Sithole was identified by the cellphone found in his pocket.

The government of South Africa has reported that over 300 people have been arrested in connection with the looting and violence against immigrants from across Africa.

April 16th, 2015

Kevin Frayer Wins Fourth Annual Getty Images & Chris Hondros Fund Award

©Kevin Frayer/Getty Images

©Kevin Frayer/Getty Images

Kevin Frayer has been named winner of the 2015 Getty Images and Chris Hondros Fund (CHF) Award of $20,000, and Diana Markosian has won the $5,000 emerging photojournalist award, the photo agency announced today. Both photographers are represented by Getty. They will receive their awards April 30 at a reception in New York City.

CHF was established to support the work of photojournalists whose work reflects the legacy and vision of Hondros, who was killed in 2011 while on assignment covering the Libyan civil war. The three previous CHF Award winners were Daniel Berehulak, Andrea Bruce, and Tomás Munita.

Frayer, a Canadian photojournalist based in Beijing, has documented conflict throughout the Middle East, and currently covers stories in Asia. “I aspire to use this opportunity to create meaningful photography that would move Chris in the same way his images reached me and so many others,” Frayer said in a prepared statement.

Markosian, a Moscow-born photographer and 2014 PDN’s 30, has shot assignments for National Geographic, The New York Times and other publications. She has completed several long-term projects, including “Inventing My Father,”  a widely acclaimed work about reconnecting with her estranged father.

“Chris encouraged me to take a chance on myself, to find my own way,” she says in a prepared statement.

Jurors included Getty Images Vice President for News Pancho Bernasconi, New York Times photographer Todd Heisler, freelance photojournalist Jeff Swensen and CHF Board President Christina Piaia.

Related Articles
Daniel Berehulak to Receive Getty Images  & Chris Hondros Fund Award

Tim Hetherington, Chris Hondros: Remembering Them as They Lived

April 15th, 2015

Åsa Sjöström, Amirtharaj Stephen Win 6th Annual Activist Awards

From "The Secret Camps." ©Åsa Sjöström

From “The Secret Camps.” ©Åsa Sjöström

Åsa Sjöström has won the $15,000 Activist Award for professional photographers, while Amirtharaj Stephen has won the $5,000 award for emerging photographers, Catchlight has announced.

Formerly known as PhotoPhilanthropy, Catchlight sponsors the Activist Awards to recognize photographic excellence in service of NGOs addressing a variety of social issues.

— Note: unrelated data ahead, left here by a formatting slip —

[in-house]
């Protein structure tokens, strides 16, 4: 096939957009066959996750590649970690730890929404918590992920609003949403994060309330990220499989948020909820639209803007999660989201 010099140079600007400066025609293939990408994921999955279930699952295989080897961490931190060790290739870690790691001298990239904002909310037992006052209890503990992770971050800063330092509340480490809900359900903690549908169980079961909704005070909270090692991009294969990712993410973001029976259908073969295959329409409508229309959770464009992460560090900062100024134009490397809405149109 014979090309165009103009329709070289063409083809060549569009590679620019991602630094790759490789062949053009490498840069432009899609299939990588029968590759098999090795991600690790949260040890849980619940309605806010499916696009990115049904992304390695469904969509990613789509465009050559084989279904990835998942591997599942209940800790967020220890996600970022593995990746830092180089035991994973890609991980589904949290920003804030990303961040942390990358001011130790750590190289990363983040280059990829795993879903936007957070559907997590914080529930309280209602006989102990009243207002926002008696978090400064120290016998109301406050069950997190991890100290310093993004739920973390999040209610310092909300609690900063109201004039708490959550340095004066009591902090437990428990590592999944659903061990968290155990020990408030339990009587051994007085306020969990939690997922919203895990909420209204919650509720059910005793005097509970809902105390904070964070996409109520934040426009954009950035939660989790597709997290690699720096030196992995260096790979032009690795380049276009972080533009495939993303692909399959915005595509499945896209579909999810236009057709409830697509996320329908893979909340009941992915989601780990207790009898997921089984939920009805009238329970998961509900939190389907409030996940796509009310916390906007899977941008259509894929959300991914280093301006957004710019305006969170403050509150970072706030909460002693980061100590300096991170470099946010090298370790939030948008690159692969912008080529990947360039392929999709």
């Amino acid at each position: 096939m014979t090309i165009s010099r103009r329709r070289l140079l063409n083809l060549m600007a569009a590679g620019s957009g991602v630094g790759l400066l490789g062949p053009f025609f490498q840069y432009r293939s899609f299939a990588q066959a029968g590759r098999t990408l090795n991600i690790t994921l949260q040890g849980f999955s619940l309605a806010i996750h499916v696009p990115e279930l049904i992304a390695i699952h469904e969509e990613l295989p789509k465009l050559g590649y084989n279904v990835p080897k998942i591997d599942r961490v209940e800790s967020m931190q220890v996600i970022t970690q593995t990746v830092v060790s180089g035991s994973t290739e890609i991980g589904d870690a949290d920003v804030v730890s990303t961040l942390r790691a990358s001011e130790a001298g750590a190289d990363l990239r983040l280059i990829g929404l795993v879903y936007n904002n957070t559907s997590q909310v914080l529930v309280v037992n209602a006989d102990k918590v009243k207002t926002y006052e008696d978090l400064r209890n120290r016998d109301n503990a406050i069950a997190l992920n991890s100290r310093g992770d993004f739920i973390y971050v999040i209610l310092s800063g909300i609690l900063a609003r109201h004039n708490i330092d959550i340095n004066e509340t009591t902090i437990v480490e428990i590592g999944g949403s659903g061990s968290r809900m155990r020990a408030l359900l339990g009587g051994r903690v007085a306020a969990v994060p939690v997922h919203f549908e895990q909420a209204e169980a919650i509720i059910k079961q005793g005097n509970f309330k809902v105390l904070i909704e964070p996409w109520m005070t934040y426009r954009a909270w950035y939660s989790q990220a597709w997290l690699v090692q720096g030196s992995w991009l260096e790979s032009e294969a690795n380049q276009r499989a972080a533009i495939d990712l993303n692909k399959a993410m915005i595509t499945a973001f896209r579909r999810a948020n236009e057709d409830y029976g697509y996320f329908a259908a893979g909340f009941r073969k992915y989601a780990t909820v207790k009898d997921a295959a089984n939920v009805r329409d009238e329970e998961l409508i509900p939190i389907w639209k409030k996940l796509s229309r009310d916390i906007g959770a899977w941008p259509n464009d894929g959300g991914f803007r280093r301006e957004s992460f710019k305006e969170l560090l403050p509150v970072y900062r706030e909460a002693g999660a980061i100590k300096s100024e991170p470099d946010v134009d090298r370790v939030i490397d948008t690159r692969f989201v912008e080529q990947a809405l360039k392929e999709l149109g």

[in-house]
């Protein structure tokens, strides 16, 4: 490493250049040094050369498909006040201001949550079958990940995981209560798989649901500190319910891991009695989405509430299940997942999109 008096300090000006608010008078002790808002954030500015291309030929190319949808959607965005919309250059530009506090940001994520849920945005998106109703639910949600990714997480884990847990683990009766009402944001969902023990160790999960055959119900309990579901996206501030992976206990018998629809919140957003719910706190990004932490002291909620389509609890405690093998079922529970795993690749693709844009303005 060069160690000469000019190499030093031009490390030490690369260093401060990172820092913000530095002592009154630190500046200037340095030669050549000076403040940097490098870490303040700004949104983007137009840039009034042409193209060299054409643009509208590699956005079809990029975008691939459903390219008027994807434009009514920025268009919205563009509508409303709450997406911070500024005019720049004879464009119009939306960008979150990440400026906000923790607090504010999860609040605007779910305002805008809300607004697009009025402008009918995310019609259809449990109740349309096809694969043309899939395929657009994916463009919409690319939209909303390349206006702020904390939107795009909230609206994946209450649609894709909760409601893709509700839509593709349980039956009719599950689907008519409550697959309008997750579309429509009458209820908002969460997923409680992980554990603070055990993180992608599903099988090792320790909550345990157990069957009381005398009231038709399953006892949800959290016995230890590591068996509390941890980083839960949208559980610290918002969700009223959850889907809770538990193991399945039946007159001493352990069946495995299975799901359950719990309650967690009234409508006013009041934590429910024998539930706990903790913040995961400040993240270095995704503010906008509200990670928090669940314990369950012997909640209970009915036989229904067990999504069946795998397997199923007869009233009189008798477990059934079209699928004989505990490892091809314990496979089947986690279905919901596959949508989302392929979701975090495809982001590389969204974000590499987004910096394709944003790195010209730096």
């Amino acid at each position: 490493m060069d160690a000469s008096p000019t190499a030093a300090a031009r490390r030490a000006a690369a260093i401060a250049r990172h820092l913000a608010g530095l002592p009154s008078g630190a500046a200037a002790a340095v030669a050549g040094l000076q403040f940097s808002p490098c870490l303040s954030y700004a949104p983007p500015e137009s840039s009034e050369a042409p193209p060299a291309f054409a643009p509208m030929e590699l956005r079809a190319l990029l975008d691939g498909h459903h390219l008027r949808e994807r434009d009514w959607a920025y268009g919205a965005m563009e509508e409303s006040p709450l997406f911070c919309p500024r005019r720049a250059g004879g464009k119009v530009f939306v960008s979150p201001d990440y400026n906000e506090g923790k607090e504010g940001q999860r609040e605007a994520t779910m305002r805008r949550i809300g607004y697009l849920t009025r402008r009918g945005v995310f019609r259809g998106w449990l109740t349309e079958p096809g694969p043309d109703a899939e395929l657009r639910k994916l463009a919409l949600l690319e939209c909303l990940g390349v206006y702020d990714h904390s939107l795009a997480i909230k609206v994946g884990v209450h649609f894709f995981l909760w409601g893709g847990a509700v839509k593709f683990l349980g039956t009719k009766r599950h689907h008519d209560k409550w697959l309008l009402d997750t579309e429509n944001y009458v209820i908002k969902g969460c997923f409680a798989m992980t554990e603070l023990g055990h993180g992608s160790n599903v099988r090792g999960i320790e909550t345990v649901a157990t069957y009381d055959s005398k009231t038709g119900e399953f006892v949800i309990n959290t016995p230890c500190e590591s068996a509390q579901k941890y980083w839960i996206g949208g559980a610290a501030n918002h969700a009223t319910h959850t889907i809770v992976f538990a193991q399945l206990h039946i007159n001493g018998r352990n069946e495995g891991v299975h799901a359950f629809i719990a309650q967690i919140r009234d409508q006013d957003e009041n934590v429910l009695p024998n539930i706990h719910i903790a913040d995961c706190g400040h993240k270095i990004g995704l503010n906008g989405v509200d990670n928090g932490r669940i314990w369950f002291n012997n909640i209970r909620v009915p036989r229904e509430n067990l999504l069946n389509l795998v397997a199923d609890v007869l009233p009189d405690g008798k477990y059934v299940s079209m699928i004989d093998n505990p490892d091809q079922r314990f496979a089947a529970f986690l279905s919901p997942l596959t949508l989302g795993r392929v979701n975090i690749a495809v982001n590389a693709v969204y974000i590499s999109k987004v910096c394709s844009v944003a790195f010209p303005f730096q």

Sjöström’s winning essay, called The Secret Camps, explores the issue of domestic violence through her images of women and children taking temporary refuge in summer camps operated by the Women’s Rights Association of Malmö, Sweden. “I want to create awareness and also to induce a genuine situation between me and the people in my photographs,” the photographer told Catchlight.

In a prepared statement about this year’s award winners, jurors praised Sjöström’s project for a “visually distinctive approach” that captures a transformational time for victims of domestic violence and that “brings attention to an issue that affects women and children all over the world.”

Finalists for the professional prize were Annalisa Natali Murri and Sergi Camara. (more…)

April 7th, 2015

Photojournalist Andy Spyra Deported from Turkey on Allegations He’s a Jihadist

Photojournalist Andy Spyra was barred from entering Turkey on March 28 because Turkish authorities suspected he was an Islamic militant, according to press reports. Spyra, who was on assignment for Der Spiegel, was stopped at an Istanbul airport, searched, detained and deported to Germany the next day. While in Turkish custody, the German General Consulate protested his detention and attempted to explain that he was a journalist.

Spyra, selected for PDN‘s 30 in 2010, has covered Afghanistan, Egypt, the Syrian refugee crisis, fighting in the Kurdish region of Syria and, last fall, Iraqi Christians currently fighting the so-called Islamic State in Iraq and the Levant (ISIL). He was on his way to Turkey to work on a Der Spiegel story about the one-hundredth anniversary of the Armenian genocide.